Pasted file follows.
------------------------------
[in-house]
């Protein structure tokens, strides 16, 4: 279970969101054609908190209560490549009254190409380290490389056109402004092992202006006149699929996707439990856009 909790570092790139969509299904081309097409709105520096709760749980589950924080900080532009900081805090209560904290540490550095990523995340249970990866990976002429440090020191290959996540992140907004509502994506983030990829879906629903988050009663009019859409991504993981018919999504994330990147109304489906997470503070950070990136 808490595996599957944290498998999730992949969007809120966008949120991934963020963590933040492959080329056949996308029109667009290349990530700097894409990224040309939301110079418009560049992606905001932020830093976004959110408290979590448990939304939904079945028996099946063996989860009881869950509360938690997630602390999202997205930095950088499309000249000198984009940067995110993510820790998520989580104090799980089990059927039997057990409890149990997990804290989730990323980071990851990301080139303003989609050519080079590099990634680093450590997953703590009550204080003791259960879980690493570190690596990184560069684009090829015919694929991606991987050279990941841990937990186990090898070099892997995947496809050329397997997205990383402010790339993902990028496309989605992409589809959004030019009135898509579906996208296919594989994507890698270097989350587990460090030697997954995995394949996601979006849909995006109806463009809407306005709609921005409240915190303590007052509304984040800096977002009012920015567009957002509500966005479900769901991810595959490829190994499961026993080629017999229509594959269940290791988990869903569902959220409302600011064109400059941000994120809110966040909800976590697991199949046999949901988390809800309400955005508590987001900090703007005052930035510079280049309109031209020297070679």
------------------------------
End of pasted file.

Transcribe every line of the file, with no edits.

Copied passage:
[in-house]
């Protein structure tokens, strides 16, 4: 279970969101054609908190209560490549009254190409380290490389056109402004092992202006006149699929996707439990856009 909790570092790139969509299904081309097409709105520096709760749980589950924080900080532009900081805090209560904290540490550095990523995340249970990866990976002429440090020191290959996540992140907004509502994506983030990829879906629903988050009663009019859409991504993981018919999504994330990147109304489906997470503070950070990136 808490595996599957944290498998999730992949969007809120966008949120991934963020963590933040492959080329056949996308029109667009290349990530700097894409990224040309939301110079418009560049992606905001932020830093976004959110408290979590448990939304939904079945028996099946063996989860009881869950509360938690997630602390999202997205930095950088499309000249000198984009940067995110993510820790998520989580104090799980089990059927039997057990409890149990997990804290989730990323980071990851990301080139303003989609050519080079590099990634680093450590997953703590009550204080003791259960879980690493570190690596990184560069684009090829015919694929991606991987050279990941841990937990186990090898070099892997995947496809050329397997997205990383402010790339993902990028496309989605992409589809959004030019009135898509579906996208296919594989994507890698270097989350587990460090030697997954995995394949996601979006849909995006109806463009809407306005709609921005409240915190303590007052509304984040800096977002009012920015567009957002509500966005479900769901991810595959490829190994499961026993080629017999229509594959269940290791988990869903569902959220409302600011064109400059941000994120809110966040909800976590697991199949046999949901988390809800309400955005508590987001900090703007005052930035510079280049309109031209020297070679």